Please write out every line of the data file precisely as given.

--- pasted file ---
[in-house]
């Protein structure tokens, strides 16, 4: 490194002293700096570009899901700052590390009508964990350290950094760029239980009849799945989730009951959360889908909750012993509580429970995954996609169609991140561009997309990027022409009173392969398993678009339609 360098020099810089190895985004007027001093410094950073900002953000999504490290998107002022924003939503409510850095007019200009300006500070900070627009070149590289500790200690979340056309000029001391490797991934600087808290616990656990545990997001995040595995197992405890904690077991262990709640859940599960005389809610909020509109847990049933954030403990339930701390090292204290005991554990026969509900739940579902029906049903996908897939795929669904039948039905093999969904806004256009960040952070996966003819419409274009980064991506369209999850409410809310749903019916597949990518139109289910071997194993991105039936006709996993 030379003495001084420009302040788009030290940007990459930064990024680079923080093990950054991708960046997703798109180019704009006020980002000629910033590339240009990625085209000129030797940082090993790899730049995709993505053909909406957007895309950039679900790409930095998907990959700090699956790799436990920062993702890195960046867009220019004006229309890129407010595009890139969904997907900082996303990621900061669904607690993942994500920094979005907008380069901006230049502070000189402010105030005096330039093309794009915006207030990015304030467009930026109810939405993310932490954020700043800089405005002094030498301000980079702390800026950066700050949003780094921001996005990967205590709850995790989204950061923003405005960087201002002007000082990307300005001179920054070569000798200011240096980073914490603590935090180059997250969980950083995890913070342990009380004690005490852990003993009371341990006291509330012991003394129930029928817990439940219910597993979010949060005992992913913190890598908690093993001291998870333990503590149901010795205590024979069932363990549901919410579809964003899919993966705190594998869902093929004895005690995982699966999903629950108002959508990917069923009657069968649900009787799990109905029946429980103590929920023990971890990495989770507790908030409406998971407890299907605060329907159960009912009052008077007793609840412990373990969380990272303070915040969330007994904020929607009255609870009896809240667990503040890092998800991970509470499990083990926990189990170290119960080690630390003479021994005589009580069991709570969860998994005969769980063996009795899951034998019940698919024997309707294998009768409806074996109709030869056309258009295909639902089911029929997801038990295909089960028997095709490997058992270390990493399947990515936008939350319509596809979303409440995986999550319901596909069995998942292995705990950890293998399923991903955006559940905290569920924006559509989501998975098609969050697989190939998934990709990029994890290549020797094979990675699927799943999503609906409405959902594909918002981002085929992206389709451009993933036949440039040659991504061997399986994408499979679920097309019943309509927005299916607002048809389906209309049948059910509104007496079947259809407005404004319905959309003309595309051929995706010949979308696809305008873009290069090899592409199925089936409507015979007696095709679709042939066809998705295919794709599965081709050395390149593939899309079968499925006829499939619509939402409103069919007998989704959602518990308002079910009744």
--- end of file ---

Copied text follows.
[in-house]
């Protein structure tokens, strides 16, 4: 490194002293700096570009899901700052590390009508964990350290950094760029239980009849799945989730009951959360889908909750012993509580429970995954996609169609991140561009997309990027022409009173392969398993678009339609 360098020099810089190895985004007027001093410094950073900002953000999504490290998107002022924003939503409510850095007019200009300006500070900070627009070149590289500790200690979340056309000029001391490797991934600087808290616990656990545990997001995040595995197992405890904690077991262990709640859940599960005389809610909020509109847990049933954030403990339930701390090292204290005991554990026969509900739940579902029906049903996908897939795929669904039948039905093999969904806004256009960040952070996966003819419409274009980064991506369209999850409410809310749903019916597949990518139109289910071997194993991105039936006709996993 030379003495001084420009302040788009030290940007990459930064990024680079923080093990950054991708960046997703798109180019704009006020980002000629910033590339240009990625085209000129030797940082090993790899730049995709993505053909909406957007895309950039679900790409930095998907990959700090699956790799436990920062993702890195960046867009220019004006229309890129407010595009890139969904997907900082996303990621900061669904607690993942994500920094979005907008380069901006230049502070000189402010105030005096330039093309794009915006207030990015304030467009930026109810939405993310932490954020700043800089405005002094030498301000980079702390800026950066700050949003780094921001996005990967205590709850995790989204950061923003405005960087201002002007000082990307300005001179920054070569000798200011240096980073914490603590935090180059997250969980950083995890913070342990009380004690005490852990003993009371341990006291509330012991003394129930029928817990439940219910597993979010949060005992992913913190890598908690093993001291998870333990503590149901010795205590024979069932363990549901919410579809964003899919993966705190594998869902093929004895005690995982699966999903629950108002959508990917069923009657069968649900009787799990109905029946429980103590929920023990971890990495989770507790908030409406998971407890299907605060329907159960009912009052008077007793609840412990373990969380990272303070915040969330007994904020929607009255609870009896809240667990503040890092998800991970509470499990083990926990189990170290119960080690630390003479021994005589009580069991709570969860998994005969769980063996009795899951034998019940698919024997309707294998009768409806074996109709030869056309258009295909639902089911029929997801038990295909089960028997095709490997058992270390990493399947990515936008939350319509596809979303409440995986999550319901596909069995998942292995705990950890293998399923991903955006559940905290569920924006559509989501998975098609969050697989190939998934990709990029994890290549020797094979990675699927799943999503609906409405959902594909918002981002085929992206389709451009993933036949440039040659991504061997399986994408499979679920097309019943309509927005299916607002048809389906209309049948059910509104007496079947259809407005404004319905959309003309595309051929995706010949979308696809305008873009290069090899592409199925089936409507015979007696095709679709042939066809998705295919794709599965081709050395390149593939899309079968499925006829499939619509939402409103069919007998989704959602518990308002079910009744």